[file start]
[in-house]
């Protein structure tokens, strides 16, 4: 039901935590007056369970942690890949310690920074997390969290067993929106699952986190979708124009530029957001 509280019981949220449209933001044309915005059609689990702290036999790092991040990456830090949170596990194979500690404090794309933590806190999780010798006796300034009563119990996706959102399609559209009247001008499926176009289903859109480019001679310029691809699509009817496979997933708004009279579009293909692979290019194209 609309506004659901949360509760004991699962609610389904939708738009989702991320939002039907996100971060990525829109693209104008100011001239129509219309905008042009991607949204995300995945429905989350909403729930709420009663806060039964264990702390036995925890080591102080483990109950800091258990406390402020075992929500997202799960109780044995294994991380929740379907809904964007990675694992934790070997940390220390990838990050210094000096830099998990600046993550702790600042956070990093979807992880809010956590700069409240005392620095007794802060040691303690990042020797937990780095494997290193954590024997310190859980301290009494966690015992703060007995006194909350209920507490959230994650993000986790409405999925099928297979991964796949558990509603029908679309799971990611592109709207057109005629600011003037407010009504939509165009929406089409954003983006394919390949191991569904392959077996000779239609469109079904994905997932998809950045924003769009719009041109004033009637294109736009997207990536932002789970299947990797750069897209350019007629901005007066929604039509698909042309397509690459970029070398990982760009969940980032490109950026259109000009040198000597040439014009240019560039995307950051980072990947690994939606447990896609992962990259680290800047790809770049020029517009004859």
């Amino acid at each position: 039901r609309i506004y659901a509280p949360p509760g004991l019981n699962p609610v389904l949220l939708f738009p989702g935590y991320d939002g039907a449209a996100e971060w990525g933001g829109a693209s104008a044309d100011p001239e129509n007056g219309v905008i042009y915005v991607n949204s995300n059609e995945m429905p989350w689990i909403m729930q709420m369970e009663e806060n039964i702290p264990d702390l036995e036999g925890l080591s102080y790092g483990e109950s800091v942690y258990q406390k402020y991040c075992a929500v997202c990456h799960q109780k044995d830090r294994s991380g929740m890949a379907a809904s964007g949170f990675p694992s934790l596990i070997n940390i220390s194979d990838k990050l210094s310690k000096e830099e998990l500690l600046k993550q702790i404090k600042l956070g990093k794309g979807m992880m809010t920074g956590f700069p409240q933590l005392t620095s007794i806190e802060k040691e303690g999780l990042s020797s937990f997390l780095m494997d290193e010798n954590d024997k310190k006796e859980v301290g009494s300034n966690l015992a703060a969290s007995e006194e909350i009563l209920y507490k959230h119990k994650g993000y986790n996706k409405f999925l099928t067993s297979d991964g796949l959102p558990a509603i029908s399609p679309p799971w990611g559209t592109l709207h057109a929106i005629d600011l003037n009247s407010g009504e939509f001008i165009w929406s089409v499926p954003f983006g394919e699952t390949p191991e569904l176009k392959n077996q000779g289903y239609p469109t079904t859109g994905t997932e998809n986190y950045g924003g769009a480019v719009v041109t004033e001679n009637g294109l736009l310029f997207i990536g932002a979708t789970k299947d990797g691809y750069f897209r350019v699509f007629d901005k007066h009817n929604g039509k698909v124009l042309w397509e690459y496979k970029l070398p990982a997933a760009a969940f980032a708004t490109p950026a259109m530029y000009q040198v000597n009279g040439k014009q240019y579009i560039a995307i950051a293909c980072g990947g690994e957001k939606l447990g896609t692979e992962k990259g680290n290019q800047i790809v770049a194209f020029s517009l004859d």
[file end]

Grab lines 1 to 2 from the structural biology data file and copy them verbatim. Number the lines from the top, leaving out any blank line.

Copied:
[in-house]
């Protein structure tokens, strides 16, 4: 039901935590007056369970942690890949310690920074997390969290067993929106699952986190979708124009530029957001 509280019981949220449209933001044309915005059609689990702290036999790092991040990456830090949170596990194979500690404090794309933590806190999780010798006796300034009563119990996706959102399609559209009247001008499926176009289903859109480019001679310029691809699509009817496979997933708004009279579009293909692979290019194209 609309506004659901949360509760004991699962609610389904939708738009989702991320939002039907996100971060990525829109693209104008100011001239129509219309905008042009991607949204995300995945429905989350909403729930709420009663806060039964264990702390036995925890080591102080483990109950800091258990406390402020075992929500997202799960109780044995294994991380929740379907809904964007990675694992934790070997940390220390990838990050210094000096830099998990600046993550702790600042956070990093979807992880809010956590700069409240005392620095007794802060040691303690990042020797937990780095494997290193954590024997310190859980301290009494966690015992703060007995006194909350209920507490959230994650993000986790409405999925099928297979991964796949558990509603029908679309799971990611592109709207057109005629600011003037407010009504939509165009929406089409954003983006394919390949191991569904392959077996000779239609469109079904994905997932998809950045924003769009719009041109004033009637294109736009997207990536932002789970299947990797750069897209350019007629901005007066929604039509698909042309397509690459970029070398990982760009969940980032490109950026259109000009040198000597040439014009240019560039995307950051980072990947690994939606447990896609992962990259680290800047790809770049020029517009004859």